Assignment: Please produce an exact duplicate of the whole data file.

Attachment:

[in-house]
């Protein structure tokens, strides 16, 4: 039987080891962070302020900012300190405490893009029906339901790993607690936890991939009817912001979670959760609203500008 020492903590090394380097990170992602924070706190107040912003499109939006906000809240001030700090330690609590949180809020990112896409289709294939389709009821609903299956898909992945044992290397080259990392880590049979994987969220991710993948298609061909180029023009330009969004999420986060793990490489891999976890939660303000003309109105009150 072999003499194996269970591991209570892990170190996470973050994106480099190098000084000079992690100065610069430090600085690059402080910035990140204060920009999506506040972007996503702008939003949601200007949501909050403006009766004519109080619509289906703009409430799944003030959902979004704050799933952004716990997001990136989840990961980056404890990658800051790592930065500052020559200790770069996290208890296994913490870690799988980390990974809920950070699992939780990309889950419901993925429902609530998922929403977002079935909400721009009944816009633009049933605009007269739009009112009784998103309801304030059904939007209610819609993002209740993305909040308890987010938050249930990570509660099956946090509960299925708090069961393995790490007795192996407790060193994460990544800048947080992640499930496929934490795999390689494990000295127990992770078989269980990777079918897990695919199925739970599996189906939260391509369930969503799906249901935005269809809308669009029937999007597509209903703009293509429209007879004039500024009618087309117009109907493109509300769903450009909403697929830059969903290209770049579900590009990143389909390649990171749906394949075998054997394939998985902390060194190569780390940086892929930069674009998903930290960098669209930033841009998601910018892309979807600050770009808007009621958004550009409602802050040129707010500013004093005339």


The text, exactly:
[in-house]
């Protein structure tokens, strides 16, 4: 039987080891962070302020900012300190405490893009029906339901790993607690936890991939009817912001979670959760609203500008 020492903590090394380097990170992602924070706190107040912003499109939006906000809240001030700090330690609590949180809020990112896409289709294939389709009821609903299956898909992945044992290397080259990392880590049979994987969220991710993948298609061909180029023009330009969004999420986060793990490489891999976890939660303000003309109105009150 072999003499194996269970591991209570892990170190996470973050994106480099190098000084000079992690100065610069430090600085690059402080910035990140204060920009999506506040972007996503702008939003949601200007949501909050403006009766004519109080619509289906703009409430799944003030959902979004704050799933952004716990997001990136989840990961980056404890990658800051790592930065500052020559200790770069996290208890296994913490870690799988980390990974809920950070699992939780990309889950419901993925429902609530998922929403977002079935909400721009009944816009633009049933605009007269739009009112009784998103309801304030059904939007209610819609993002209740993305909040308890987010938050249930990570509660099956946090509960299925708090069961393995790490007795192996407790060193994460990544800048947080992640499930496929934490795999390689494990000295127990992770078989269980990777079918897990695919199925739970599996189906939260391509369930969503799906249901935005269809809308669009029937999007597509209903703009293509429209007879004039500024009618087309117009109907493109509300769903450009909403697929830059969903290209770049579900590009990143389909390649990171749906394949075998054997394939998985902390060194190569780390940086892929930069674009998903930290960098669209930033841009998601910018892309979807600050770009808007009621958004550009409602802050040129707010500013004093005339």